'Like a prison courtyard'

Many teachers believe playgrounds in new schools do not have the necessary space or freedom for pupils to enjoy themselves. Henry Hepburn reports

Constant surveillance and a lack of private space make new school buildings resemble prisons, researchers have found.

An Edinburgh University study also showed pupils were falling ill amid "extreme" temperatures and staff were unhappy that their advice about building design was ignored.

The study compares two unnamed schools in the same city: one new school funded by a public-private partnership; the other, which opened in the 1930s, was extended in the 1960s and has been refurbished. Researchers Jane Brown and Mary Simpson found the design of recreational space was a big concern in the new school.

Most pupils spent their time out of classes in a large social area. There could be more than 1,000 people in this "very noisy" space, meaning all senior management staff had to be present.

There was also a small outside playground, enclosed by a high-perimeter fence and surveyed by a CCTV camera. One teacher described it as "like a prison courtyard". There were no "nooks or crannies or semi-private spaces", making it difficult for small groups of pupils or teachers to find a quiet spot.

The lack of "transitional spaces" was also a concern for teachers. No passageway existed, for example, to connect the large social area and the playground.

Dr Brown, who presented initial findings at the annual conference of the British Educational Research Association at Heriot-Watt University in Edinburgh last week, said there was no corridor to signal that a change in behaviour was expected as pupils made their way inside. Staff, therefore, found it difficult to manage behaviour when pupils came into class, because they had not settled down.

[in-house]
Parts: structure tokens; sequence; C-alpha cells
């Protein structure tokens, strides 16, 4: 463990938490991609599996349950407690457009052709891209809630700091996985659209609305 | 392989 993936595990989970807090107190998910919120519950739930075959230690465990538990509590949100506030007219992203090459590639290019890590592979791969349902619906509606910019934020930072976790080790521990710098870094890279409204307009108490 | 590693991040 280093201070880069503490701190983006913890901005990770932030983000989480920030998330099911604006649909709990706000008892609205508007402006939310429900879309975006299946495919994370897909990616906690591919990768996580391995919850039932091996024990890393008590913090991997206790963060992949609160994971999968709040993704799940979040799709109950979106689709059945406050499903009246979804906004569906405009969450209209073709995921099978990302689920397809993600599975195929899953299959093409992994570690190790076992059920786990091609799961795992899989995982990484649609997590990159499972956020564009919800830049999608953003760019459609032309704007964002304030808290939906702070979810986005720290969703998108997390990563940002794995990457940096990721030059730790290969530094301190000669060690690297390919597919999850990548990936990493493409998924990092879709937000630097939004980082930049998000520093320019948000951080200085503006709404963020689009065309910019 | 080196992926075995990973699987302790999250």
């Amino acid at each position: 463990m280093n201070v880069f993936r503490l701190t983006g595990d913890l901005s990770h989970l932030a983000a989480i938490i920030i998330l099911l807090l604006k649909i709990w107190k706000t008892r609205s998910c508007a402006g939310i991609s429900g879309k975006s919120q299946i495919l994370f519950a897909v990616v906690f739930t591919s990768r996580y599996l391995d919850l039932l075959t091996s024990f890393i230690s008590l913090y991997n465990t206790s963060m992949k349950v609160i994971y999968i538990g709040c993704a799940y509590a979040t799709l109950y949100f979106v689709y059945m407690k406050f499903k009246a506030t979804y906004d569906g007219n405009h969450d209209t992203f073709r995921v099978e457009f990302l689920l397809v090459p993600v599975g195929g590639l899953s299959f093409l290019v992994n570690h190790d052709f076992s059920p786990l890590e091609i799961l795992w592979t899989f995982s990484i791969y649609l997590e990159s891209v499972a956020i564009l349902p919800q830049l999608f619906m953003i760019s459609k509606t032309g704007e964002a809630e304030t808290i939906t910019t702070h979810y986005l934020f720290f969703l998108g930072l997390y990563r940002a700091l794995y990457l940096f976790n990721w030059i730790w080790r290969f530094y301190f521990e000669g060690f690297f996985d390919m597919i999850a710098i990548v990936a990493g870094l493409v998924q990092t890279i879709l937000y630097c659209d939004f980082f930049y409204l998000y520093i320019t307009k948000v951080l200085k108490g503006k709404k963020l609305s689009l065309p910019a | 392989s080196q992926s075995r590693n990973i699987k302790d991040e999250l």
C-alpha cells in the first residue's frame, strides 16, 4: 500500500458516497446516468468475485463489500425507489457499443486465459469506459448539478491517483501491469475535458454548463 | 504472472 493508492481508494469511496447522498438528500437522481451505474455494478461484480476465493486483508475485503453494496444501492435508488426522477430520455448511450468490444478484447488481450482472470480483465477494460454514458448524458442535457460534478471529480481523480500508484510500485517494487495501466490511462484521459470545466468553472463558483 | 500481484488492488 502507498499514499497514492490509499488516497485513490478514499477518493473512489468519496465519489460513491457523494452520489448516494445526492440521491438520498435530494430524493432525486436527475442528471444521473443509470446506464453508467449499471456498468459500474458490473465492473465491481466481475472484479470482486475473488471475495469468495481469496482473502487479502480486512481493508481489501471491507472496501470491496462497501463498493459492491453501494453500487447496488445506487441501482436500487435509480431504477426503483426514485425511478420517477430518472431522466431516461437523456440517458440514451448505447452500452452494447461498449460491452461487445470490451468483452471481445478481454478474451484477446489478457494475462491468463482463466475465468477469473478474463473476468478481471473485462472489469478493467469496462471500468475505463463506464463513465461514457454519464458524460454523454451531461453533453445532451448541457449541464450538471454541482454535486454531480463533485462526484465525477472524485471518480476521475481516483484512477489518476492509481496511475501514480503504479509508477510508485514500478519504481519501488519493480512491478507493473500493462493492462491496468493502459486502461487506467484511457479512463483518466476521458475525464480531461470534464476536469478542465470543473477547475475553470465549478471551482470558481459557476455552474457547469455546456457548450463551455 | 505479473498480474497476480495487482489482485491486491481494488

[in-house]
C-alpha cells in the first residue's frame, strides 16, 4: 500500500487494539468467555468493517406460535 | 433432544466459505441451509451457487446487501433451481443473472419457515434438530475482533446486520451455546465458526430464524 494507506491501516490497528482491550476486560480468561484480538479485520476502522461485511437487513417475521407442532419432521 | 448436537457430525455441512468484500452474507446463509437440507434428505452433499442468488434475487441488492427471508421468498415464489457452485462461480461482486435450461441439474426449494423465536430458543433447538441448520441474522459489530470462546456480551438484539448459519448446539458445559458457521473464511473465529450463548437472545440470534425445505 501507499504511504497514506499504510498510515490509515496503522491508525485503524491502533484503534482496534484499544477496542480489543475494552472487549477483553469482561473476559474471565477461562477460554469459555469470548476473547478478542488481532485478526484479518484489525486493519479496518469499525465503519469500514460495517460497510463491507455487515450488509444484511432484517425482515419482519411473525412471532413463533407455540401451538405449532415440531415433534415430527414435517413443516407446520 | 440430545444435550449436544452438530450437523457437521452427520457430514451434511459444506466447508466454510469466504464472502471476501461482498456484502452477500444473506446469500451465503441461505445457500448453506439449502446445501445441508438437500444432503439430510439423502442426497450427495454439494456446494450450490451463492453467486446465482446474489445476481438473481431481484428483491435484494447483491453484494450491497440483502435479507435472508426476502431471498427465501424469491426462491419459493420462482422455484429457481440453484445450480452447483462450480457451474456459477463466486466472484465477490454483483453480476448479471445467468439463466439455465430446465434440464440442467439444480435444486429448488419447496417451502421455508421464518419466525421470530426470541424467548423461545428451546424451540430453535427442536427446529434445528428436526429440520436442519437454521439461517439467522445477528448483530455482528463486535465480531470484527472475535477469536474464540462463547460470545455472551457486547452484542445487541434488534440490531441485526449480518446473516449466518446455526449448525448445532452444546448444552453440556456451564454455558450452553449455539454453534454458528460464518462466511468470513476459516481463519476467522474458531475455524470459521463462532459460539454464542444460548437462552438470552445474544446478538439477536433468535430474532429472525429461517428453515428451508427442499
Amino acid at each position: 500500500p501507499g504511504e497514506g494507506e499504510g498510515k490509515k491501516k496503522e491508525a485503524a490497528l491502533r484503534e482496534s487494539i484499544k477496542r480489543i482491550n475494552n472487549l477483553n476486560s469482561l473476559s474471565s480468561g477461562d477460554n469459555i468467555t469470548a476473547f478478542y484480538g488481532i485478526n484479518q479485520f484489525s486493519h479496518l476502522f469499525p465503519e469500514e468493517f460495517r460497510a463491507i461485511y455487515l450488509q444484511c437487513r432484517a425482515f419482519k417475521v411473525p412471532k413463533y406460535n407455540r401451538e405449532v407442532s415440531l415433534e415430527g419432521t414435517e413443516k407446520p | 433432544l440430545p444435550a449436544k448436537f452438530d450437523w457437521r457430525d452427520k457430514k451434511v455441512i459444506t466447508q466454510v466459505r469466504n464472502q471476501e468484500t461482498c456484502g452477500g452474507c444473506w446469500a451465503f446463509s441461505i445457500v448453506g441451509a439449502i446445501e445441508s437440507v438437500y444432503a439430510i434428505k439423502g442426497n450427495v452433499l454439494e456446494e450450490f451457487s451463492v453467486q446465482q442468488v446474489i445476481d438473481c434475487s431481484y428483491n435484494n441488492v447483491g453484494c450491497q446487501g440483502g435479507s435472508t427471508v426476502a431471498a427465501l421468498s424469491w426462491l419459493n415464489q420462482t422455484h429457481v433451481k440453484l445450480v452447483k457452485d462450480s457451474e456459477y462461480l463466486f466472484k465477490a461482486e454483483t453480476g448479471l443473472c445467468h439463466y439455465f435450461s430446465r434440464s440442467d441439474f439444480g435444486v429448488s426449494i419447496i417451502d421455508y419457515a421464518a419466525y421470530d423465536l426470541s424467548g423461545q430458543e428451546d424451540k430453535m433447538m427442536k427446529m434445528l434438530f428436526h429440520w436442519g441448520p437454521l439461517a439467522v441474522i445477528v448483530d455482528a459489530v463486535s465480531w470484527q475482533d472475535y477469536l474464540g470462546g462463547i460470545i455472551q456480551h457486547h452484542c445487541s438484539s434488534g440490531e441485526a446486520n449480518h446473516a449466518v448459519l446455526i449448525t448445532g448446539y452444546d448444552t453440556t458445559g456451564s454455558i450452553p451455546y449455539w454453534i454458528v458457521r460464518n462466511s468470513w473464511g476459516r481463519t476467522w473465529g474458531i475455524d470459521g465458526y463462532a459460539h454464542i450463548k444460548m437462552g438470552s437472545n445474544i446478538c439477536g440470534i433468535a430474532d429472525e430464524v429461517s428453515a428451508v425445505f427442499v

There were constant ventilation problems and "temperature extremes". Classrooms were "hot and stuffy" and there were reports of pupils sometimes feeling ill at the end of the day; staff had to ensure water was always close to hand.

Staff were concerned that consultation on design of the building had not been listened to. Corridors, for example, were narrower than they would have liked.

Dr Brown said the school had been "cheap" to build, at pound;20 million, and that design of schools was increasingly influenced by the corporate world.

"People who don't know anything about education are influencing some design now," she said.

The old school had a variety of types of spaces and plenty of semi-private areas for pupils and teachers. There was a choice of playgrounds, most teachers had a personal study base off their own classroom, and the atmosphere was more relaxed. "Pupils tended to describe their recreational time as just walking around, talking to friends and meeting different groups of pupils," Dr Brown said.

Both schools, however, had placed a lot of faith in CCTV. Most staff and pupils were positive about its use, and only a few were concerned about privacy. Girls in particular said CCTV made them feel safe. "There seems to be evidence that we are now experiencing a new era of surveillance in our schools," Dr Brown said.

She described the increasing use of CCTV as "at odds" with young people's rights to autonomy. CCTV in schools should be seen as "very different" from its use in airports and shopping centres, because children had no choice but to be in school.

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